FALL ON ROCK, PITON AND NUT FAILURE
Ontario, Bon Echo Park
Mike Tschipper (16) was leading the last pitch, grade 5.10, of a route on Mazinaw Rock in the late afternoon of 16 October 1977. Neither he nor his belayer, Rob Rohn (19), were wearing hard hats. Tschipper was using the pins in place for protection as he had none himself. After the first difficult section he traversed above a large tree, which acted as a running belay. He then placed a #4 hexentric before the crux move. The crux move, grade 5.10, was followed by a 5.10 overhang and he placed a #4 and #5 stopper deep inside a parallel crack until they seemed tight. He also clipped into an old 1/2-inch ring angle pin because it was higher and at least seemed to give some protection. He fell from the overhang, expecting to be caught by the pin beside him. It pulled out and so did the two nuts and the hexentric. He fell free about 80 feet and was stopped by his belayer and the rope over the tree. He pendulumed into a ramp, breaking his wrist as he tried to stop himself. (Source: Mike Tschipper, Rob Rohn)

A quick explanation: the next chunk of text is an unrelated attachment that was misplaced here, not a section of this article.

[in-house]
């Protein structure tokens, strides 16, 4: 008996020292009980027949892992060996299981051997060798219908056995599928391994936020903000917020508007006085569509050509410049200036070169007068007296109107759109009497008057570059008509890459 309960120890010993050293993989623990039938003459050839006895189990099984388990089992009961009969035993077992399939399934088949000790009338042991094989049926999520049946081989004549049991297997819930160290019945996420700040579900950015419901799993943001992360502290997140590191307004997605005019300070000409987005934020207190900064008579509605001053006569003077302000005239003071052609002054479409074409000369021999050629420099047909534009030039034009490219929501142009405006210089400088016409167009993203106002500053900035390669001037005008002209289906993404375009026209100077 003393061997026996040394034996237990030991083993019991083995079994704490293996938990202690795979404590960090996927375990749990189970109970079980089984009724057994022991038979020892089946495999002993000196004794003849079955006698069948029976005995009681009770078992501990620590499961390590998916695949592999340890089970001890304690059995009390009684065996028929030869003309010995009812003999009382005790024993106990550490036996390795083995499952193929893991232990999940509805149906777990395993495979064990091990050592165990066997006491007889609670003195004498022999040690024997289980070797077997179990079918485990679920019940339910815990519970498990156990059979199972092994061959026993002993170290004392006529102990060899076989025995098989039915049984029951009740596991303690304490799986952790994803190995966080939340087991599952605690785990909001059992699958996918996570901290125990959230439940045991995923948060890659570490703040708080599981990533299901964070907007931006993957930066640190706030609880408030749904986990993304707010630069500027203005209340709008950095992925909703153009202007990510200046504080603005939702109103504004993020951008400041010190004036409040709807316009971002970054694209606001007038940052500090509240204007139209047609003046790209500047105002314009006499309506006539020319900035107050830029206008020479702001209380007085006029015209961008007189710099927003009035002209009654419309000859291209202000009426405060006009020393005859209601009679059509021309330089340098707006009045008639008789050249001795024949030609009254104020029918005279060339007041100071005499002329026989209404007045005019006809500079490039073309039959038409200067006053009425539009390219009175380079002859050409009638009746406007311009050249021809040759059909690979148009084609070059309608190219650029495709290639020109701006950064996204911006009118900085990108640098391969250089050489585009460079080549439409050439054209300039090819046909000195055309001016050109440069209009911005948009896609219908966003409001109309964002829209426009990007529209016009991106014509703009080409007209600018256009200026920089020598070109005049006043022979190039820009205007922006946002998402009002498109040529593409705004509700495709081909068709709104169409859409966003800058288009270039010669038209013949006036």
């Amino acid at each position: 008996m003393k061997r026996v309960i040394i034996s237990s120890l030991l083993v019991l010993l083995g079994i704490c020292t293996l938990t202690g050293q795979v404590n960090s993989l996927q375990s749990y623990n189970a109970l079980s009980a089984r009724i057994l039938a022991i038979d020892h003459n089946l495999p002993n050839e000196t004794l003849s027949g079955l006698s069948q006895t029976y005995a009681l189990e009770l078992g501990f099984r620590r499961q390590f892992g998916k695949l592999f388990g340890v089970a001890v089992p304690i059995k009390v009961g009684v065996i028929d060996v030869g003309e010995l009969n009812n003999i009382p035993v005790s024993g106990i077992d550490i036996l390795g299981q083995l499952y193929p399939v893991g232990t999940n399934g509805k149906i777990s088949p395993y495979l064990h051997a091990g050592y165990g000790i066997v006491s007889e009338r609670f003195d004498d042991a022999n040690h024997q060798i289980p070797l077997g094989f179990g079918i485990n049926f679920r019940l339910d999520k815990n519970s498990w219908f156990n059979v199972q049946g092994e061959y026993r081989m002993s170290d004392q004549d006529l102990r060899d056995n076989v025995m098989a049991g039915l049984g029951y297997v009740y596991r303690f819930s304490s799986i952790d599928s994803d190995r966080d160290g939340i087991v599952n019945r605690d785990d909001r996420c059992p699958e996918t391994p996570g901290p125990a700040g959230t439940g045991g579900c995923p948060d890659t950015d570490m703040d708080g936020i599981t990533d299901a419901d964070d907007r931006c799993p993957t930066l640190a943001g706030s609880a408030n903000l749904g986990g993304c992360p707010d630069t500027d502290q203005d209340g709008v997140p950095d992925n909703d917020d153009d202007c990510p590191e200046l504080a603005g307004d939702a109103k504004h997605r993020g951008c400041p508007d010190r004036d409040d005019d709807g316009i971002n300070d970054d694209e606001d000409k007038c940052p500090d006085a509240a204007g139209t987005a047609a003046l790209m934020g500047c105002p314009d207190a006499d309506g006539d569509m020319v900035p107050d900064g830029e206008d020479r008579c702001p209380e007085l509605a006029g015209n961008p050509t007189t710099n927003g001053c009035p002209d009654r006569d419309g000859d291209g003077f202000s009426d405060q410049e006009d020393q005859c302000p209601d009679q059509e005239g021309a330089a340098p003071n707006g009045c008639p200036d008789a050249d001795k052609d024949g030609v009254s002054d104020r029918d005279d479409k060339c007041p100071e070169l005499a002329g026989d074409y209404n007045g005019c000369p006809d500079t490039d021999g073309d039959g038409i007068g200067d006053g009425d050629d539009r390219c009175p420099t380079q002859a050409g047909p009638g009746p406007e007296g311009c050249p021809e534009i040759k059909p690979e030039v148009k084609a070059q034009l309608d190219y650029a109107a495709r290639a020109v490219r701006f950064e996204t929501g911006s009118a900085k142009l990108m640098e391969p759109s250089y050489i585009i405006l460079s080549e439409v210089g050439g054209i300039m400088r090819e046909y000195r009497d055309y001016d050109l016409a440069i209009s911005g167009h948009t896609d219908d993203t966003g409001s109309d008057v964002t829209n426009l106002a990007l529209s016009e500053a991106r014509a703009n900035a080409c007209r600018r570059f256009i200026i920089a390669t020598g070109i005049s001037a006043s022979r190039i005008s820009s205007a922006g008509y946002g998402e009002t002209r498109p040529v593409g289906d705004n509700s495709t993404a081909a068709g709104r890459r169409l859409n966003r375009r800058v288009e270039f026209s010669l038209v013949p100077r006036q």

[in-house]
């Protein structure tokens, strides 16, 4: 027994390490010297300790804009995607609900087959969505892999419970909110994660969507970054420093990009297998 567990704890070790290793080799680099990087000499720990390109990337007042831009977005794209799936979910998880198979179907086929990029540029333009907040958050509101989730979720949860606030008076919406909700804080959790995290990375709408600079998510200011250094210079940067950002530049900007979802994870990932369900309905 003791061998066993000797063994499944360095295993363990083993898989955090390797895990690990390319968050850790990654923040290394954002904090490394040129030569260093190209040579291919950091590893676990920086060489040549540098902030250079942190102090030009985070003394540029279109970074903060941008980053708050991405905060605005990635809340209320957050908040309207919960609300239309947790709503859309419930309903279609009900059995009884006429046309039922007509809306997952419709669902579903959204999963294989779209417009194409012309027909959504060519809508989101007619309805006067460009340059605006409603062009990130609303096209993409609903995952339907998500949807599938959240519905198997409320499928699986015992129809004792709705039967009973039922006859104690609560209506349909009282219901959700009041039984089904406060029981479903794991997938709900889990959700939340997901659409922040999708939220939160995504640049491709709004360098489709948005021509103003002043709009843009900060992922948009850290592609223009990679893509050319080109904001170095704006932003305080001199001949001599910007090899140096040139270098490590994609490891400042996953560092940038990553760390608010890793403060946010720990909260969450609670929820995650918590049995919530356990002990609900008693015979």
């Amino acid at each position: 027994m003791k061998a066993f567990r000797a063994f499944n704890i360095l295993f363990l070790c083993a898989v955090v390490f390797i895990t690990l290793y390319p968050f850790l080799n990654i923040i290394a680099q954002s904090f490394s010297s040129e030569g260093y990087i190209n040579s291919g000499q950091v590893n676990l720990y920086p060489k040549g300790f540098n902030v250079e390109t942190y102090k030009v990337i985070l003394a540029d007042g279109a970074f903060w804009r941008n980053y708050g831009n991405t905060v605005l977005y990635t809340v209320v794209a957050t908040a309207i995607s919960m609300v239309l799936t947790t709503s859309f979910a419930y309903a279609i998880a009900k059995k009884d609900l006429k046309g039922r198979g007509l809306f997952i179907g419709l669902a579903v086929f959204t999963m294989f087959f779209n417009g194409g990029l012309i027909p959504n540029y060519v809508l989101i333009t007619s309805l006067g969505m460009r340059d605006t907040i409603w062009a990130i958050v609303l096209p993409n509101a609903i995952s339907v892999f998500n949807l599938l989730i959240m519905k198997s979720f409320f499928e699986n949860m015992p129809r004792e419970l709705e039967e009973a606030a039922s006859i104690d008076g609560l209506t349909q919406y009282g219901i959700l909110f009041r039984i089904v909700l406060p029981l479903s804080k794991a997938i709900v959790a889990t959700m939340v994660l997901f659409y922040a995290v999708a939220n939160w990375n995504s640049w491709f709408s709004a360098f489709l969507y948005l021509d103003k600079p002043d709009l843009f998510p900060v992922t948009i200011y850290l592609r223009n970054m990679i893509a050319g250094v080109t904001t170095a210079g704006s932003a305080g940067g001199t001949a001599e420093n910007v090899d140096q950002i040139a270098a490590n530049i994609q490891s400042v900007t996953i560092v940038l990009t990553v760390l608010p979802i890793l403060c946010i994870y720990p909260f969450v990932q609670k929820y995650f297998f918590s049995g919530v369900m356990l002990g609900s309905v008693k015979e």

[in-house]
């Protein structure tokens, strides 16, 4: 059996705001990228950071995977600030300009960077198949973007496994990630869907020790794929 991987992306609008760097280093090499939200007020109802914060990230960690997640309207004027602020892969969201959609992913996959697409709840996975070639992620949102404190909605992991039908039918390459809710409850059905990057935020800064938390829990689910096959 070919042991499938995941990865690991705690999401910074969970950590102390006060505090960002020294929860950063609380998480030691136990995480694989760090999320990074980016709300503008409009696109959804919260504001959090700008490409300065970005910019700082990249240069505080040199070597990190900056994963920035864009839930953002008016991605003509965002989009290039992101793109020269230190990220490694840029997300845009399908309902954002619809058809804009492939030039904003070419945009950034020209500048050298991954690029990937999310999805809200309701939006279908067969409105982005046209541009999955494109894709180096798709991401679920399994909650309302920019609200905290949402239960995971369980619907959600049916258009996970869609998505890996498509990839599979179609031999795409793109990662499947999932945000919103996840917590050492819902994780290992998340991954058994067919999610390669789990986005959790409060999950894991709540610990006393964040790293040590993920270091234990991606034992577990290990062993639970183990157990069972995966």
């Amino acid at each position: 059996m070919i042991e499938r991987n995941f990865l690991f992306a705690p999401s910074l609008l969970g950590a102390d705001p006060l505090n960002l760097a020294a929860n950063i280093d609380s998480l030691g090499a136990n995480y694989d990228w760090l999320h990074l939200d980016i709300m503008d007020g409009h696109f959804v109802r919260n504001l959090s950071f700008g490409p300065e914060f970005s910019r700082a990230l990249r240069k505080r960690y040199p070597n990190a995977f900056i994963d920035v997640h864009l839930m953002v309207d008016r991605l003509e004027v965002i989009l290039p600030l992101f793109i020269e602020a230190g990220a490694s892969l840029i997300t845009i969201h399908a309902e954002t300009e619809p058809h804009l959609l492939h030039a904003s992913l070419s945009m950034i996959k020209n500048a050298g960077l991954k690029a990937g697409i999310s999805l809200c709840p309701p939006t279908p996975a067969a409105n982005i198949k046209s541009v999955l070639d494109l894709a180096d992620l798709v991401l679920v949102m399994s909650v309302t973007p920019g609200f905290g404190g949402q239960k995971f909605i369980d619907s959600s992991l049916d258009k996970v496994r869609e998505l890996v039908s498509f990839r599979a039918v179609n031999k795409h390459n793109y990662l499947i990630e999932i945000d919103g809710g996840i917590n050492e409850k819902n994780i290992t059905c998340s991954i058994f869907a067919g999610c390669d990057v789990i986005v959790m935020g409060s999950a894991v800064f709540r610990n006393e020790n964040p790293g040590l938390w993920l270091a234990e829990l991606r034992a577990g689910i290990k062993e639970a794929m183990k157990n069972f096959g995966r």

This is yet another accident that shows that nuts can be much more difficult to place securely than pitons. It is a good idea before ever using them in “real life” to practice placing nuts and testing them by having weights fall on them. Also to be noted is that old pitons rust away, which sometimes causes them to come loose. They also undergo stress corrosion cracking (see ACC Gazette, May 1976, p. 9) which may reduce their strength almost to zero without showing any visible evidence.
It should be noted that the climber was fortunate in not sustaining any head injuries. (Source: Mike Tschipper, Rob Rohn, E. Whalley)